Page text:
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Table of Contents
ORIGINAL ARTICLE
Year : 2013  |  Volume : 1  |  Issue : 2  |  Page : 90-94

Comparative evaluation of microbial colony counts on sutures with and without use of periodontal pack: a split mouth, randomized controlled study


1 Professor, Department of Periodontics, KMSDCH, Sumandeep Vidyapeeth, Piparia, Vadodara-391760, Gujarat, India
2 Sr. Lecturer, Dept. Periodontics, Goenka Research Institute of Dental Sciences, Piparia, Vadodara-391760, Gujarat, India
3 Professor & HOD, Department of Periodontics, KMSDCH, Sumandeep Vidyapeeth, Piparia, Vadodara-391760, Gujarat, India
4 PG Student, Department of Periodontics, KMSDCH, Sumandeep Vidyapeeth, Piparia, Vadodara-391760, Gujarat, India

Date of Web Publication21-Aug-2018

Correspondence Address:
M A Shah
Professor, Department of Periodontics, KMSDCH, Sumandeep Vidyapeeth, Piparia, Vadodara-391760, Gujarat
India
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Source of Support: None, Conflict of Interest: None


DOI: 10.4103/2347-6486.239501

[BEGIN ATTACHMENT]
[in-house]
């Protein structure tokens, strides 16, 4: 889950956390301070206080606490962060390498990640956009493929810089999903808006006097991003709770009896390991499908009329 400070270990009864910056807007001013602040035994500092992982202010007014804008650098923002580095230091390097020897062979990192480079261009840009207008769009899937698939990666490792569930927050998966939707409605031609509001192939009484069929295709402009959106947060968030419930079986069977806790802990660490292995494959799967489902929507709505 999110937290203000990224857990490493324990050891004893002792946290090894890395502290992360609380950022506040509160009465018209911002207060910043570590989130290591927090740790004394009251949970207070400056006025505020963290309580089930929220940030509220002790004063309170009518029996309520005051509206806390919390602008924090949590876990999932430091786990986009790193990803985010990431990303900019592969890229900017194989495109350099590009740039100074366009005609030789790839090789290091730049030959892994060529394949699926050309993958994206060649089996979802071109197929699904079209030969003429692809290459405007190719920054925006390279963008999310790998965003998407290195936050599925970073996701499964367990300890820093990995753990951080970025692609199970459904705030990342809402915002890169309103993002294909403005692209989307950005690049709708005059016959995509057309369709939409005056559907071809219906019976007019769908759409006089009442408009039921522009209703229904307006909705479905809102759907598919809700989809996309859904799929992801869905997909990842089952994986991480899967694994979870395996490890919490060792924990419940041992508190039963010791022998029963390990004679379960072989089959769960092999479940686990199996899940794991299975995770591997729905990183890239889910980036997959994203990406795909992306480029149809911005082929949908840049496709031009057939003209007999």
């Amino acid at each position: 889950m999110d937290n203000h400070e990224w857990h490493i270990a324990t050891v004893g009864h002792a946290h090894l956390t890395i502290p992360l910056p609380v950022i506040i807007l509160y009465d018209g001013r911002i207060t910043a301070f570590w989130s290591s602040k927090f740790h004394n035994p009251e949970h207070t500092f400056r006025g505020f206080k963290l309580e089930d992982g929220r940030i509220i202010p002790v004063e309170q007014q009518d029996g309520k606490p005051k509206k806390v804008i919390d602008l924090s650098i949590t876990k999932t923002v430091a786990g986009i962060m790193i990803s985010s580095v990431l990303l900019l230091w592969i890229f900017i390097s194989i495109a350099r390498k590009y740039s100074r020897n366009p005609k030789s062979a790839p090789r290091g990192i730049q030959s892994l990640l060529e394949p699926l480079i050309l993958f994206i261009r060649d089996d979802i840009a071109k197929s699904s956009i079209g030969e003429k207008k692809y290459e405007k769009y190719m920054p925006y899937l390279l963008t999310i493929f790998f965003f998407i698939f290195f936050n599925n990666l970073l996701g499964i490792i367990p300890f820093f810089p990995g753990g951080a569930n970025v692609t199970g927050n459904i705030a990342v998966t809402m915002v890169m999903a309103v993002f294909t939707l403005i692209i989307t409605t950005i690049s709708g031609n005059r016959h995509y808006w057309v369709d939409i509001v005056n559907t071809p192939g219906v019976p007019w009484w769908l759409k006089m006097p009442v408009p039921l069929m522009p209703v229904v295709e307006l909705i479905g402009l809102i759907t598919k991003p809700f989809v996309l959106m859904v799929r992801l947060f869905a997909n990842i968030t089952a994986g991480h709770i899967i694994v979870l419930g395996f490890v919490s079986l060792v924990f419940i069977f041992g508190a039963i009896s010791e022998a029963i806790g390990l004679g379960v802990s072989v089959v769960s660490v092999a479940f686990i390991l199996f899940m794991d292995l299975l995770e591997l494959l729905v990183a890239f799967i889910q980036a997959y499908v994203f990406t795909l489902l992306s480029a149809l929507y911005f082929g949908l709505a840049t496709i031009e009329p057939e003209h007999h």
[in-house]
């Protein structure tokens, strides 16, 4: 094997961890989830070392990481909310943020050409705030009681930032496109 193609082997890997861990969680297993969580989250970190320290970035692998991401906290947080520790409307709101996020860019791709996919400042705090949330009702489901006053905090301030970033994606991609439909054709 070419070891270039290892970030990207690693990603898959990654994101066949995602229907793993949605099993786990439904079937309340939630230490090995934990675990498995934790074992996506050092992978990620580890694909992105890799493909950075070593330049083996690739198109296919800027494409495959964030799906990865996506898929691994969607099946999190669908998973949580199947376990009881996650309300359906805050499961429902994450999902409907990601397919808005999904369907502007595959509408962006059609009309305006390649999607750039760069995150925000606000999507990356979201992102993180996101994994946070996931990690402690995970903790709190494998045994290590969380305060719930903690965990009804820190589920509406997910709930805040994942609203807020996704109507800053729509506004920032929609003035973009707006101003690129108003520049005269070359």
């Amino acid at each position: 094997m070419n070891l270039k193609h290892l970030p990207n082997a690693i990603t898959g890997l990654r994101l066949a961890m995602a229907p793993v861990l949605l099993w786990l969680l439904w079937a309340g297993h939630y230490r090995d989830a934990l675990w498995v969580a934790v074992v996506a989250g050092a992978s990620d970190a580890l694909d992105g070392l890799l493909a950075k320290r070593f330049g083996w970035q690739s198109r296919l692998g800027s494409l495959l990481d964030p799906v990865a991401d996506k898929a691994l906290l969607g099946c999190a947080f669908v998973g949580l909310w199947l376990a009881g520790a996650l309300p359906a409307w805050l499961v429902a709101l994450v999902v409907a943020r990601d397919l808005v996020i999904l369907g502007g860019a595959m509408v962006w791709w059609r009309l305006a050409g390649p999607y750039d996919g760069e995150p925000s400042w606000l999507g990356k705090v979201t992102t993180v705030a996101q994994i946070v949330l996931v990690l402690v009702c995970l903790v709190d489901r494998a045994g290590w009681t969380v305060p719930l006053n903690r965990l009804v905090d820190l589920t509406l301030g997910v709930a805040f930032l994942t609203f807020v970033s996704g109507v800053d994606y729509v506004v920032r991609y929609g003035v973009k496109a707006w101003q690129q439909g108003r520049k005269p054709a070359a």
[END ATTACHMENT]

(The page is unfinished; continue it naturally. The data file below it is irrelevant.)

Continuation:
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  Abstract 


Background & Aim: Periodontal dressings are commonly used following surgical procedures due to varied reasons. Though several studies have been done on periodontal dressings, not many have stressed upon the microbial load due to plaque retention. This study was undertaken to evaluate the use of the periodontal dressing following routine periodontal flap surgery to no dressing, in terms of added microbial load due to increased plaque retention.
Methods: 20 patients from the Dept. of Periodontics, K. M. Shah Dental College and Hospital, undergoing flap surgical procedures in bilaterally identical areas were selected. Following the flap surgical procedure, half the area (20 sites) was given a periodontal dressing (test group) and the other half (20 sites) was left undressed (control group). Sutures were removed at day 7 from both the sides and plaque samples from the sutures were taken for culture on nutrient agar and blood agar and were assessed for colony forming units (CFU).